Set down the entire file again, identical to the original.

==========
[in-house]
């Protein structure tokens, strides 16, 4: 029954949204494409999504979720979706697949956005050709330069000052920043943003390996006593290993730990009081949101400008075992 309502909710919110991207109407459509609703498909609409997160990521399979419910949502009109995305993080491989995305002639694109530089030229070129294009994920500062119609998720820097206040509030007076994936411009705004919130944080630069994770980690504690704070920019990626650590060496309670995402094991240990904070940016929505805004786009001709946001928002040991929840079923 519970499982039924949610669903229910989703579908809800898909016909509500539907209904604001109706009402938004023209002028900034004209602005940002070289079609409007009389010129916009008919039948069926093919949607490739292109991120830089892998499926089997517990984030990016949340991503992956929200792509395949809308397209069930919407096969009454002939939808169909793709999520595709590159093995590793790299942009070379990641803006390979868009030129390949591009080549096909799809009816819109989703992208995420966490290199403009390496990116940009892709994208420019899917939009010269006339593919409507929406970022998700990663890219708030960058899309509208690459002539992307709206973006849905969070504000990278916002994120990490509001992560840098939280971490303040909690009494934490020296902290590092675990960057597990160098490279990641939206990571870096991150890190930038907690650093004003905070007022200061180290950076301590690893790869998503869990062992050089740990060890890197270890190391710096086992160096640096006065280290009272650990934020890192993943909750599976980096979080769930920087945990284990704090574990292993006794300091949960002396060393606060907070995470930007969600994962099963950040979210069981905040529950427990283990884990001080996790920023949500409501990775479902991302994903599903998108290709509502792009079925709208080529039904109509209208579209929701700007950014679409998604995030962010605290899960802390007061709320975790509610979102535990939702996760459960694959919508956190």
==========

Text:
[in-house]
């Protein structure tokens, strides 16, 4: 029954949204494409999504979720979706697949956005050709330069000052920043943003390996006593290993730990009081949101400008075992 309502909710919110991207109407459509609703498909609409997160990521399979419910949502009109995305993080491989995305002639694109530089030229070129294009994920500062119609998720820097206040509030007076994936411009705004919130944080630069994770980690504690704070920019990626650590060496309670995402094991240990904070940016929505805004786009001709946001928002040991929840079923 519970499982039924949610669903229910989703579908809800898909016909509500539907209904604001109706009402938004023209002028900034004209602005940002070289079609409007009389010129916009008919039948069926093919949607490739292109991120830089892998499926089997517990984030990016949340991503992956929200792509395949809308397209069930919407096969009454002939939808169909793709999520595709590159093995590793790299942009070379990641803006390979868009030129390949591009080549096909799809009816819109989703992208995420966490290199403009390496990116940009892709994208420019899917939009010269006339593919409507929406970022998700990663890219708030960058899309509208690459002539992307709206973006849905969070504000990278916002994120990490509001992560840098939280971490303040909690009494934490020296902290590092675990960057597990160098490279990641939206990571870096991150890190930038907690650093004003905070007022200061180290950076301590690893790869998503869990062992050089740990060890890197270890190391710096086992160096640096006065280290009272650990934020890192993943909750599976980096979080769930920087945990284990704090574990292993006794300091949960002396060393606060907070995470930007969600994962099963950040979210069981905040529950427990283990884990001080996790920023949500409501990775479902991302994903599903998108290709509502792009079925709208080529039904109509209208579209929701700007950014679409998604995030962010605290899960802390007061709320975790509610979102535990939702996760459960694959919508956190």